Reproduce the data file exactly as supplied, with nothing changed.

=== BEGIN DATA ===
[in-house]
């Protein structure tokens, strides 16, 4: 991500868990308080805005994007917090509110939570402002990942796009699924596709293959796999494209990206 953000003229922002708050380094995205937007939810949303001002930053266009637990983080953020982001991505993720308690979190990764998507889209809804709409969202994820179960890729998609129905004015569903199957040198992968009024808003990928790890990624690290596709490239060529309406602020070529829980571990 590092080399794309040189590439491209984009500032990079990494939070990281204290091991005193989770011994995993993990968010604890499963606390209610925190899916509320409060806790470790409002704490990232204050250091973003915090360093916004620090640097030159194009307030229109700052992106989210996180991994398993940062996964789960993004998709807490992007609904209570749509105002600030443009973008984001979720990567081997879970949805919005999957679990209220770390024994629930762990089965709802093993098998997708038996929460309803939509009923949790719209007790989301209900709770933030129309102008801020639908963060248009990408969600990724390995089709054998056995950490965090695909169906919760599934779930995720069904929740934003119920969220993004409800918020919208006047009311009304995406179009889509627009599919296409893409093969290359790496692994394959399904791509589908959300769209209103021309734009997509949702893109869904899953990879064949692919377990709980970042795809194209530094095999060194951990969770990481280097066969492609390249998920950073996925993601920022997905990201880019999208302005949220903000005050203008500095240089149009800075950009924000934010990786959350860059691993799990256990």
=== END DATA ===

[in-house]
């Protein structure tokens, strides 16, 4: 991500868990308080805005994007917090509110939570402002990942796009699924596709293959796999494209990206 953000003229922002708050380094995205937007939810949303001002930053266009637990983080953020982001991505993720308690979190990764998507889209809804709409969202994820179960890729998609129905004015569903199957040198992968009024808003990928790890990624690290596709490239060529309406602020070529829980571990 590092080399794309040189590439491209984009500032990079990494939070990281204290091991005193989770011994995993993990968010604890499963606390209610925190899916509320409060806790470790409002704490990232204050250091973003915090360093916004620090640097030159194009307030229109700052992106989210996180991994398993940062996964789960993004998709807490992007609904209570749509105002600030443009973008984001979720990567081997879970949805919005999957679990209220770390024994629930762990089965709802093993098998997708038996929460309803939509009923949790719209007790989301209900709770933030129309102008801020639908963060248009990408969600990724390995089709054998056995950490965090695909169906919760599934779930995720069904929740934003119920969220993004409800918020919208006047009311009304995406179009889509627009599919296409893409093969290359790496692994394959399904791509589908959300769209209103021309734009997509949702893109869904899953990879064949692919377990709980970042795809194209530094095999060194951990969770990481280097066969492609390249998920950073996925993601920022997905990201880019999208302005949220903000005050203008500095240089149009800075950009924000934010990786959350860059691993799990256990």